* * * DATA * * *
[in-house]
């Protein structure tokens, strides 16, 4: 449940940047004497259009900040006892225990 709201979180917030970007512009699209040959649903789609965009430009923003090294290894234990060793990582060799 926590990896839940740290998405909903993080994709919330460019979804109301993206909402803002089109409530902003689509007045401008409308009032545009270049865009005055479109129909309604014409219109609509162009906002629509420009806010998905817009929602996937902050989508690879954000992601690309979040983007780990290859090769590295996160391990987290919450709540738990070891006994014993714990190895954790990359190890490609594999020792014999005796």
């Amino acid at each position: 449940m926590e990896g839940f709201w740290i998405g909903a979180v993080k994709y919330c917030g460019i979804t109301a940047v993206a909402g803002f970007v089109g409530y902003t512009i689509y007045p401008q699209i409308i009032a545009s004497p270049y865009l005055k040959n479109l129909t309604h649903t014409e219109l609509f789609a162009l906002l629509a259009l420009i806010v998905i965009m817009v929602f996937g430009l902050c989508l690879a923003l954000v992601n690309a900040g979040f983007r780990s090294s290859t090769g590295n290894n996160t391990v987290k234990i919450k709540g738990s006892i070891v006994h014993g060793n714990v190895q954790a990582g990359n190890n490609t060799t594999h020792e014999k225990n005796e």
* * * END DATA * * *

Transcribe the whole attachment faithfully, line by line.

[in-house]
């Protein structure tokens, strides 16, 4: 449940940047004497259009900040006892225990 709201979180917030970007512009699209040959649903789609965009430009923003090294290894234990060793990582060799 926590990896839940740290998405909903993080994709919330460019979804109301993206909402803002089109409530902003689509007045401008409308009032545009270049865009005055479109129909309604014409219109609509162009906002629509420009806010998905817009929602996937902050989508690879954000992601690309979040983007780990290859090769590295996160391990987290919450709540738990070891006994014993714990190895954790990359190890490609594999020792014999005796």
């Amino acid at each position: 449940m926590e990896g839940f709201w740290i998405g909903a979180v993080k994709y919330c917030g460019i979804t109301a940047v993206a909402g803002f970007v089109g409530y902003t512009i689509y007045p401008q699209i409308i009032a545009s004497p270049y865009l005055k040959n479109l129909t309604h649903t014409e219109l609509f789609a162009l906002l629509a259009l420009i806010v998905i965009m817009v929602f996937g430009l902050c989508l690879a923003l954000v992601n690309a900040g979040f983007r780990s090294s290859t090769g590295n290894n996160t391990v987290k234990i919450k709540g738990s006892i070891v006994h014993g060793n714990v190895q954790a990582g990359n190890n490609t060799t594999h020792e014999k225990n005796e």